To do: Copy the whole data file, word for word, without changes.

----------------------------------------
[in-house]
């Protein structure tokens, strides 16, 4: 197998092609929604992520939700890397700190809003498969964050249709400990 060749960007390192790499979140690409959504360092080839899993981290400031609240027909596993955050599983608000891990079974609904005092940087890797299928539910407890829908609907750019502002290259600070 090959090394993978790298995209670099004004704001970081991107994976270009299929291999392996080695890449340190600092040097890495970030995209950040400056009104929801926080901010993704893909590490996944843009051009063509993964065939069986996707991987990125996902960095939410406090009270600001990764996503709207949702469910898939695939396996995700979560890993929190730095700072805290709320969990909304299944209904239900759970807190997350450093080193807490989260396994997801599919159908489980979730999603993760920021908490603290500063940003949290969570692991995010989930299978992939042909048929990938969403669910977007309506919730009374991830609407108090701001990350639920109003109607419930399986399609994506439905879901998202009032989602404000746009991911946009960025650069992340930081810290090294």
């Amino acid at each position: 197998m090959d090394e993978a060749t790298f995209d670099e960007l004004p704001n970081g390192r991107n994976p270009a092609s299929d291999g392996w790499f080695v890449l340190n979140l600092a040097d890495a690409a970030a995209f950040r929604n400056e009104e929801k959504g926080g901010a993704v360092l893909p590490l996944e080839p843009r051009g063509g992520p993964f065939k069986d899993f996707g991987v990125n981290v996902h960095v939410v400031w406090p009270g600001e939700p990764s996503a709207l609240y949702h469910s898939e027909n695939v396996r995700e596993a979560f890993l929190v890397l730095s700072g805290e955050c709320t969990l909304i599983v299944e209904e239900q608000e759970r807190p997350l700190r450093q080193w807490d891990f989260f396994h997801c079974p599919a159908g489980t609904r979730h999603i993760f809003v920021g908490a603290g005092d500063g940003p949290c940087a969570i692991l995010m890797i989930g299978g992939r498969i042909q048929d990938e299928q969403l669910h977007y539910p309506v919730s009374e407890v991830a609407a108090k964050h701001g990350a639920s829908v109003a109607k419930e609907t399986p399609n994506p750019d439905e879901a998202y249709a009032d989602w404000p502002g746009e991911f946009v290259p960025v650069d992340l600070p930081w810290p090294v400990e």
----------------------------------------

[in-house]
């Protein structure tokens, strides 16, 4: 197998092609929604992520939700890397700190809003498969964050249709400990 060749960007390192790499979140690409959504360092080839899993981290400031609240027909596993955050599983608000891990079974609904005092940087890797299928539910407890829908609907750019502002290259600070 090959090394993978790298995209670099004004704001970081991107994976270009299929291999392996080695890449340190600092040097890495970030995209950040400056009104929801926080901010993704893909590490996944843009051009063509993964065939069986996707991987990125996902960095939410406090009270600001990764996503709207949702469910898939695939396996995700979560890993929190730095700072805290709320969990909304299944209904239900759970807190997350450093080193807490989260396994997801599919159908489980979730999603993760920021908490603290500063940003949290969570692991995010989930299978992939042909048929990938969403669910977007309506919730009374991830609407108090701001990350639920109003109607419930399986399609994506439905879901998202009032989602404000746009991911946009960025650069992340930081810290090294």
């Amino acid at each position: 197998m090959d090394e993978a060749t790298f995209d670099e960007l004004p704001n970081g390192r991107n994976p270009a092609s299929d291999g392996w790499f080695v890449l340190n979140l600092a040097d890495a690409a970030a995209f950040r929604n400056e009104e929801k959504g926080g901010a993704v360092l893909p590490l996944e080839p843009r051009g063509g992520p993964f065939k069986d899993f996707g991987v990125n981290v996902h960095v939410v400031w406090p009270g600001e939700p990764s996503a709207l609240y949702h469910s898939e027909n695939v396996r995700e596993a979560f890993l929190v890397l730095s700072g805290e955050c709320t969990l909304i599983v299944e209904e239900q608000e759970r807190p997350l700190r450093q080193w807490d891990f989260f396994h997801c079974p599919a159908g489980t609904r979730h999603i993760f809003v920021g908490a603290g005092d500063g940003p949290c940087a969570i692991l995010m890797i989930g299978g992939r498969i042909q048929d990938e299928q969403l669910h977007y539910p309506v919730s009374e407890v991830a609407a108090k964050h701001g990350a639920s829908v109003a109607k419930e609907t399986p399609n994506p750019d439905e879901a998202y249709a009032d989602w404000p502002g746009e991911f946009v290259p960025v650069d992340l600070p930081w810290p090294v400990e």